Simplified Build Agent Setup with ReadyRoll 1.4.3

Today’s release brings some improvements to the way you build your ReadyRoll database projects.

These changes make it easier to do Continuous Integration with ReadyRoll, whether you’re building your projects on self-hosted hardware (eg. with TeamCity or TFS Build), or in the cloud (eg. with AppHarbor or Bamboo OnDemand).

Previously you need to manually install a whole bunch of software on your build agent to deploy and test your database projects. This included Visual Studio 2012/Visual Studio 2010 with SP1, SQL Server Data Tools, ReadyRoll itself plus a handful of client tools.

Now, with the power of Chocolatey and NuGet, this process has been made a whole lot simpler. This coupled with the fact that ReadyRoll build agent licenses are free (as in beer). This gives you the flexibility to scale your Continuous Integration/Delivery environment without incurring additional cost. It also means no messy software activation steps to run on your build agents!

 

Installing Build Agent Pre-Requisites with Chocolatey

Before getting started, ReadyRoll’s most basic requirement is that the host system is running one of the following operating systems:

  • Windows Server 2008 R2 SP1
  • Windows Server 2012
  • Windows 7 SP1
  • Windows 8

Once you’ve got an operating system up-and-running, you’ll need to get the supporting software installed. This includes:

  • SQL Server Data Tools
    Provides build-time support for SQL parsing and .NET CLR compilation.
  • SQL Server Express 2012
    Allows ReadyRoll to test the deployment of your database on a stand-alone instance of SQL Server (referred to as a Shadow build).

Now if you have some time to burn you could go ahead and download these and manually click-through the dozens of dialog boxes needed to get them installed. However if you’d rather have a coffee break so you can think about how awesome it will be when your database builds are automated (as some of us do!), then Chocolatey could be your saviour today.

To install the pre-requisites above, including Chocolatey, open a command prompt in administrator mode and run the following:

@powershell -NoProfile -ExecutionPolicy unrestricted -Command "iex ((new-object net.webclient).DownloadString('http://chocolatey.org/install.ps1'))" && SET PATH=%PATH%;%systemdrive%\chocolatey\bin
CALL cinst SSDT11
CALL cinst MsSqlServer2012Express
@ECHO Adding [NT AUTHORITY\Authenticated Users] to sysadmin role on local SQL instance
"%ProgramFiles%\Microsoft SQL Server\110\Tools\Binn\sqlcmd.exe" -S . -E -Q "ALTER SERVER ROLE [sysadmin] ADD MEMBER [BUILTIN\Users];"

Chocolatey_SSDT11_InstallThat’s it! Well, it may take a little while to install but you won’t be prompted during the installation (your acceptance of the Microsoft EULA’s is implied; see more legal stuff here).

Oh and that last command (ALTER SERVER ROLE...) just ensures that your build agent can access the newly-installed SQLEXPRESS instance (which becomes the default SQL Server instance on the machine). You might choose to make this access more restrictive if you know which user your build agent will run-as.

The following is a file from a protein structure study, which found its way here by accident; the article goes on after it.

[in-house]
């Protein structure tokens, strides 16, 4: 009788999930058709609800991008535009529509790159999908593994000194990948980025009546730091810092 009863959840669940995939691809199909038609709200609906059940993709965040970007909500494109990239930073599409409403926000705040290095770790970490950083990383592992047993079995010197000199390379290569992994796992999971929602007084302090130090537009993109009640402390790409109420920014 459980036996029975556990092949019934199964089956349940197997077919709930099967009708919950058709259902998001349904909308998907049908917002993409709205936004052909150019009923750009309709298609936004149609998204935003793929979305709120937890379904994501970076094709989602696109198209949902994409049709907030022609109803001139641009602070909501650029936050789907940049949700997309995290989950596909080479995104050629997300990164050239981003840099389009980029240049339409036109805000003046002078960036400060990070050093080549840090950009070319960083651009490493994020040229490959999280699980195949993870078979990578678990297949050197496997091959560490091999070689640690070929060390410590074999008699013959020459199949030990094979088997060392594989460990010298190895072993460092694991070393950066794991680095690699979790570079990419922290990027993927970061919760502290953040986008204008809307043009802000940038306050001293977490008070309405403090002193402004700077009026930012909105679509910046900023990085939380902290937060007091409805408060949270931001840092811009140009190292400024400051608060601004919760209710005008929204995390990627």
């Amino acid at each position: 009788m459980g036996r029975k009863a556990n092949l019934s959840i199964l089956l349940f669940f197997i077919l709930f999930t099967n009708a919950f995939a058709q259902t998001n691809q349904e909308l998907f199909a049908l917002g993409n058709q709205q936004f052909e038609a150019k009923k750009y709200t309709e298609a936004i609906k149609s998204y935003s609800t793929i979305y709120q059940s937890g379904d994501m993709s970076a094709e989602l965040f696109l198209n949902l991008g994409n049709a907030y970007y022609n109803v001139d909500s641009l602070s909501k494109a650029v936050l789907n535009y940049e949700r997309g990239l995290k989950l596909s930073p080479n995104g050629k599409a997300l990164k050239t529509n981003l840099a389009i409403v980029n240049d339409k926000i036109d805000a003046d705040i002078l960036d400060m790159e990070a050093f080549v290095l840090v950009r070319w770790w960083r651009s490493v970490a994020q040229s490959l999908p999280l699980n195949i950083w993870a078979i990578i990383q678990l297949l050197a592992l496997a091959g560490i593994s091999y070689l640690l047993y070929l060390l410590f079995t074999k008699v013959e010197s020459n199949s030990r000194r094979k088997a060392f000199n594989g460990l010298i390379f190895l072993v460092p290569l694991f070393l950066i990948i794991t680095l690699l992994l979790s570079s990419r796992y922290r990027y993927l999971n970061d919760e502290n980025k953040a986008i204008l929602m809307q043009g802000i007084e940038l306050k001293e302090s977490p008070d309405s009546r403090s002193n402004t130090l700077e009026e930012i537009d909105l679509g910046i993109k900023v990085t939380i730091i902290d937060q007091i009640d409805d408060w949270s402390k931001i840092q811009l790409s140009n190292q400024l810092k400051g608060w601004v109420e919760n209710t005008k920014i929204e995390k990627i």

Bootstrapping Build-Time Dependencies with NuGet

In an ideal world, all the software that is needed to produce a build would be checked into source control so we wouldn’t need to install any software on the build server; a key tenet of Continuous Delivery is that builds should be reproducible, and changes in the software environment can often result in inconsistent build artifacts being produced.

Though you can’t yet bootstrap an instance of SQL Server Express or even the Data Tools to your project code, ReadyRoll 1.4.3 does at least allow you to commit its build-time dependencies to source control using the power of NuGet. This means that you can rely on the outcome of your database builds to be consistent between deployment environments (ie. TEST/QA/PROD). It also means that there’s nothing extra to install on your build agents to get your ReadyRoll builds to work.

To integrate the build-time dependencies into your project, open the Package Manager Console tool-window and install the package from the NuGet gallery:
PM-ReadyRoll-MSBuild
This will install the package into the current solution, rather than into a specific Database Project within the solution. This is a current limitation in NuGet, so to work around this we’ll need to link the page to the database project manually.

To do this, firstly select the ReadyRoll Database Project in the Solution Explorer, then click Project… Unload Project.
VS_Solution_NuPkg_Edit_Proj_1
Then, right-click the project in the Solution Explorer and click Edit Project.
VS_Solution_NuPkg_Edit_Proj_2
Find the <ReadyRollTargetsPath> element and replace the contents as follows:

  <PropertyGroup>
    <ReadyRollTargetsPath>..\packages\ReadyRoll.MsBuild.1.4.3.0\tools\ReadyRoll.Data.Schema.SSDT.targets</ReadyRollTargetsPath>
  </PropertyGroup>

Save the project file, then right-click the project in the Solution Explorer and select Reload Project
VS_Solution_NuPkg_Edit_Proj_4
Confirm that the build-time dependencies have been successfully linked to the project by building the solution:
VS_Solution_NuPkg_Build_Proj
Now commit the solution/project changes along with the package files to source control.

Congratulations, your build agents are now ready to roll your database projects!

 

Download Now

Head to the ReadyRoll website to grab Version 1.4.3 now!

 
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